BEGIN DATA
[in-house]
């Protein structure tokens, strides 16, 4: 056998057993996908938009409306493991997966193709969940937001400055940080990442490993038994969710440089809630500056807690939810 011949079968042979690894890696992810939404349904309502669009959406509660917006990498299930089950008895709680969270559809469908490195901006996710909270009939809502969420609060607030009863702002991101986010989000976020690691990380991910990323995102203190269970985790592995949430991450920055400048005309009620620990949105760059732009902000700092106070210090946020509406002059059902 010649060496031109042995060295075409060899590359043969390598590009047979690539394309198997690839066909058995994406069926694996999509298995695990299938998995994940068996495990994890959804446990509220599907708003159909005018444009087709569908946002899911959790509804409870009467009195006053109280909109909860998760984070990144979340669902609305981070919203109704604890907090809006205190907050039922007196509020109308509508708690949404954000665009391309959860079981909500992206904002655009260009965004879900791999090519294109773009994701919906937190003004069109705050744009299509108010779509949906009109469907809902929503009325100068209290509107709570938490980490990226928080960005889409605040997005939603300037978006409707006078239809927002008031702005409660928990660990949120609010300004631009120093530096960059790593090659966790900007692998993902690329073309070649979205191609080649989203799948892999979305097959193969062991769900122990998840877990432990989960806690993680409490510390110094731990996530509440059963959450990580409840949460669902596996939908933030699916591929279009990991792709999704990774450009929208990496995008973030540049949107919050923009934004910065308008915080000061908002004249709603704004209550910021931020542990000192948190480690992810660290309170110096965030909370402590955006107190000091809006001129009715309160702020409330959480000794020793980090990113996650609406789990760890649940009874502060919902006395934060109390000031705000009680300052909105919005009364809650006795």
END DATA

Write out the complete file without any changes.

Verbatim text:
[in-house]
């Protein structure tokens, strides 16, 4: 056998057993996908938009409306493991997966193709969940937001400055940080990442490993038994969710440089809630500056807690939810 011949079968042979690894890696992810939404349904309502669009959406509660917006990498299930089950008895709680969270559809469908490195901006996710909270009939809502969420609060607030009863702002991101986010989000976020690691990380991910990323995102203190269970985790592995949430991450920055400048005309009620620990949105760059732009902000700092106070210090946020509406002059059902 010649060496031109042995060295075409060899590359043969390598590009047979690539394309198997690839066909058995994406069926694996999509298995695990299938998995994940068996495990994890959804446990509220599907708003159909005018444009087709569908946002899911959790509804409870009467009195006053109280909109909860998760984070990144979340669902609305981070919203109704604890907090809006205190907050039922007196509020109308509508708690949404954000665009391309959860079981909500992206904002655009260009965004879900791999090519294109773009994701919906937190003004069109705050744009299509108010779509949906009109469907809902929503009325100068209290509107709570938490980490990226928080960005889409605040997005939603300037978006409707006078239809927002008031702005409660928990660990949120609010300004631009120093530096960059790593090659966790900007692998993902690329073309070649979205191609080649989203799948892999979305097959193969062991769900122990998840877990432990989960806690993680409490510390110094731990996530509440059963959450990580409840949460669902596996939908933030699916591929279009990991792709999704990774450009929208990496995008973030540049949107919050923009934004910065308008915080000061908002004249709603704004209550910021931020542990000192948190480690992810660290309170110096965030909370402590955006107190000091809006001129009715309160702020409330959480000794020793980090990113996650609406789990760890649940009874502060919902006395934060109390000031705000009680300052909105919005009364809650006795």